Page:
before we act

i am learning: when we agree to do something we are unwilling to, we are practicing a form of emotional dishonesty. service performed because of guilt or fear is actually quite dishonoring to the giver and receiver, as the resentment (the giver feels) soon becomes evident. the challenge, i think, is learning to give only when the spirit is aligned with the act--this unity of heart and hands is the mark of true generosity.


Lisa said...

Ah. It took a long time for me to develop the courage to do this, but when I used to find myself doing things I really didn't want to do and feeling resentful because of it, I'd notice there were other people who didn't seem to have a problem being honest about what they would or wouldn't do when asked and since they were honest, it didn't seem to offend anyone when they did it. For example, when I worked in an office, there was a time when I got caught up into a horrible cycle of being invited to all kinds of parties where things were sold: basket parties, weekender clothing, shoes, pampered chef, etc, etc and every time I went, I felt obligated to buy something I didn't want and right afterward, I'd get another invitation from someone who was a guest as the party who was hosting her own and I felt obligated to go to that one too. I finally decided to just be 100% honest and the next time I got an invitation, I just said I wasn't going to those parties anymore. When someone called when Scott and I were in the middle of watching a movie, I either let it go to voicemail, or said I couldn't talk because we were in the middle of the movie. I'd always either made up an excuse to get out of a request or done it and resented it and when I started being honest it was sooooo liberating! It's a lot easier than you think once you get started and people really don't seem to mind :)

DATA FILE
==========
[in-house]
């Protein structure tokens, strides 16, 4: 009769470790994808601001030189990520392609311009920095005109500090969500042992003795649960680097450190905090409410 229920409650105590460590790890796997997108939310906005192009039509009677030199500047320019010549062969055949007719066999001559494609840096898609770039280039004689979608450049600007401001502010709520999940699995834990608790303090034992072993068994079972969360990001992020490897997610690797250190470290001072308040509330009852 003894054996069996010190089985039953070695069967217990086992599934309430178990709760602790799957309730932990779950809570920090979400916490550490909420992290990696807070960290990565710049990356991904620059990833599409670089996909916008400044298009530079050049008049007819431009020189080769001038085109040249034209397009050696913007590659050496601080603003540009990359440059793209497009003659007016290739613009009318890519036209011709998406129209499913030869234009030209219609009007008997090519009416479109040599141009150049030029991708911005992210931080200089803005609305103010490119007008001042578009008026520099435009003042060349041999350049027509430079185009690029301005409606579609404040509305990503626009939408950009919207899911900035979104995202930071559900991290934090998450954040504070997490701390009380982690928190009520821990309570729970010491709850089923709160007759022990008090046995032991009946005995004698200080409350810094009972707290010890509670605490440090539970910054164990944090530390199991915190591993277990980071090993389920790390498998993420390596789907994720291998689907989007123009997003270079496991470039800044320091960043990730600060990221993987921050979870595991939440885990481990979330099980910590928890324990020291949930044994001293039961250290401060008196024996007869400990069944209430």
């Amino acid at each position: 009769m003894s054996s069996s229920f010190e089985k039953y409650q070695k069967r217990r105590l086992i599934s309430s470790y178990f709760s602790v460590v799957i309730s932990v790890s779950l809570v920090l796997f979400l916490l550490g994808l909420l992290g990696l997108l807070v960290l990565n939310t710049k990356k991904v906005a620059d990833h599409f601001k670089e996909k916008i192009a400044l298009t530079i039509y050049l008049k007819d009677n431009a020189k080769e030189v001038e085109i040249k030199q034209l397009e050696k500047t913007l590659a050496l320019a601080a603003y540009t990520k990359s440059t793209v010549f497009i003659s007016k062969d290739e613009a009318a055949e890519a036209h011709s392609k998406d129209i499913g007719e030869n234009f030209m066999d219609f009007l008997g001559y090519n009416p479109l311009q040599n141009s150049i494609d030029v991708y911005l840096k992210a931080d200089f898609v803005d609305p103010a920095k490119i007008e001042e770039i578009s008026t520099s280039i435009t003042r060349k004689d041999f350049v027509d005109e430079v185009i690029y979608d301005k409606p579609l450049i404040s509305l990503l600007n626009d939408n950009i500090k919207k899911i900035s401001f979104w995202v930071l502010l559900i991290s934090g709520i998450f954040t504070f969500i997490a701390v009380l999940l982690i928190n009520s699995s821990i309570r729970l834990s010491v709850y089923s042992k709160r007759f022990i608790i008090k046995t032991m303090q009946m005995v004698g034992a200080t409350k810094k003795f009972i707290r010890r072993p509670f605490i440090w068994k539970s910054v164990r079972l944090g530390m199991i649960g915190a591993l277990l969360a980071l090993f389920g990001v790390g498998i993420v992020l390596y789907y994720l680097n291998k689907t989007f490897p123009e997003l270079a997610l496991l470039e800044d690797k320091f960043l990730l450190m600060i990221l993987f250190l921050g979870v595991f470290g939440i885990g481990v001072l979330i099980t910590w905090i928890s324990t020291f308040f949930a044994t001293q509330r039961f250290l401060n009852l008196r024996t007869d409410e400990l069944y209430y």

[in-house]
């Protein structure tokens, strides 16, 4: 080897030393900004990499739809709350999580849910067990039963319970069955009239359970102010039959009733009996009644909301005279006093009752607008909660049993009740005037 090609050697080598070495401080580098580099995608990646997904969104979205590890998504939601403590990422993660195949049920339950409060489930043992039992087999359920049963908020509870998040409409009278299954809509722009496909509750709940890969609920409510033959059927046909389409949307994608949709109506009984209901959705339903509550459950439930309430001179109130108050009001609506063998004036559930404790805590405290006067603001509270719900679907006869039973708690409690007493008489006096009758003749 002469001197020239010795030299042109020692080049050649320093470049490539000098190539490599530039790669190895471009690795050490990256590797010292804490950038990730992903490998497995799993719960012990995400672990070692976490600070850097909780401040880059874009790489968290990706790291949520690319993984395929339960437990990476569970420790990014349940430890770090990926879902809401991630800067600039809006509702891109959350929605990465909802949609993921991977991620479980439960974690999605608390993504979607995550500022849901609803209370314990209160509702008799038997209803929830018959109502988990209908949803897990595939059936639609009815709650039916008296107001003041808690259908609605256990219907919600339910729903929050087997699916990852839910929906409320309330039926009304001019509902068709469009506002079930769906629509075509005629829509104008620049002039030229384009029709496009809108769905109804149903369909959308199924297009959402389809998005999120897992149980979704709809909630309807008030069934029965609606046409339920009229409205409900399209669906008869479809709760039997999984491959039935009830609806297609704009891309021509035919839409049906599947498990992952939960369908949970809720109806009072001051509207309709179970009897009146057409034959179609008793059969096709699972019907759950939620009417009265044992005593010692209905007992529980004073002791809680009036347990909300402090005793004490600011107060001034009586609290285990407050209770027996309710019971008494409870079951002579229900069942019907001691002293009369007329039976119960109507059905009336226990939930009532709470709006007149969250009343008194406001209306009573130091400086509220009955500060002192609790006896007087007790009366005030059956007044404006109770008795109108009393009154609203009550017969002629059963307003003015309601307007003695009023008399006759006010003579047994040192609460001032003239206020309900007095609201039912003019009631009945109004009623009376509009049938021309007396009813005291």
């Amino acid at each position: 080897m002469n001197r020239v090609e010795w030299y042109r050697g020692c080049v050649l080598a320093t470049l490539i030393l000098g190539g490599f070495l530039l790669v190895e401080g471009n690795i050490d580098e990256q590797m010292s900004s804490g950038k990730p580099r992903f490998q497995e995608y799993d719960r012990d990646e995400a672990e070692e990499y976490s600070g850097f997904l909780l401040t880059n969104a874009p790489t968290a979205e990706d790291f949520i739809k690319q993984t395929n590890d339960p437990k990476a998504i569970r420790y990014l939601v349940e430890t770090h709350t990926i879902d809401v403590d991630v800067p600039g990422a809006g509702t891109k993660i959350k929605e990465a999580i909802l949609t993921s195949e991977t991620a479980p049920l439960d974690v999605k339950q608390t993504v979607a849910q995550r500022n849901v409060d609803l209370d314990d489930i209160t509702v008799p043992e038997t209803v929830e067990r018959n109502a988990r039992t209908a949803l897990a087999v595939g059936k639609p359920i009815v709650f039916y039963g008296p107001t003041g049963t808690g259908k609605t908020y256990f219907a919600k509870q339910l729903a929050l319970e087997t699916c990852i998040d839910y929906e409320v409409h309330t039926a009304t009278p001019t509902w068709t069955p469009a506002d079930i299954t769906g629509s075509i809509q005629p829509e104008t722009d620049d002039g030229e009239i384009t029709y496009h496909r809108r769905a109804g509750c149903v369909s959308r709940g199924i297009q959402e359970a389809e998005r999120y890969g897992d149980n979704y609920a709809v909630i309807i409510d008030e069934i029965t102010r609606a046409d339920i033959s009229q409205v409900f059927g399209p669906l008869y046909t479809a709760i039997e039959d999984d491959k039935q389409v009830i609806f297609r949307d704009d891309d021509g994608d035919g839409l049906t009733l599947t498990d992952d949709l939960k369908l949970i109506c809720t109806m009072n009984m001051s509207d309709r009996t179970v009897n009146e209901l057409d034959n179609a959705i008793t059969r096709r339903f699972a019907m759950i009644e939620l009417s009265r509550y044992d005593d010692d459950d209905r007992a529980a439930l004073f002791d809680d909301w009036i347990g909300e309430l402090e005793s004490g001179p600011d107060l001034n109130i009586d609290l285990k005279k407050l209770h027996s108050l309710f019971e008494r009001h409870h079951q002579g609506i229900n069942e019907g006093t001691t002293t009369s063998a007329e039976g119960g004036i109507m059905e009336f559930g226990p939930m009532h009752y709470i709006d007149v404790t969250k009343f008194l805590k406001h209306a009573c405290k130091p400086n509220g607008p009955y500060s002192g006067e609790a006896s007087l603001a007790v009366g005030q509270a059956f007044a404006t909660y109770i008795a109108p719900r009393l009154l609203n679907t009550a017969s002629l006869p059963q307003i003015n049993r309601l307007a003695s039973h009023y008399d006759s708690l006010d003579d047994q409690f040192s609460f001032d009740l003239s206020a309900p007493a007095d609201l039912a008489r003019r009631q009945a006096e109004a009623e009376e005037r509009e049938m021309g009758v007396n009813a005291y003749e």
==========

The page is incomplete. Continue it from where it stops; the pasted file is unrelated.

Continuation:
iyan and egusi soup: said...


thank you so much for sharing all of this. your post made me giggle(here comes the librarian!) because i've experienced something similar: attending gatherings i wished i'd refused or buying something i truly didn't want--both from not wanting to offend.

you are right that most people are not offended by an outright refusal (maybe coupled with a genuine, short explanation)--it's taken me some time to realize this. and if they are offended, the issue is then about something else.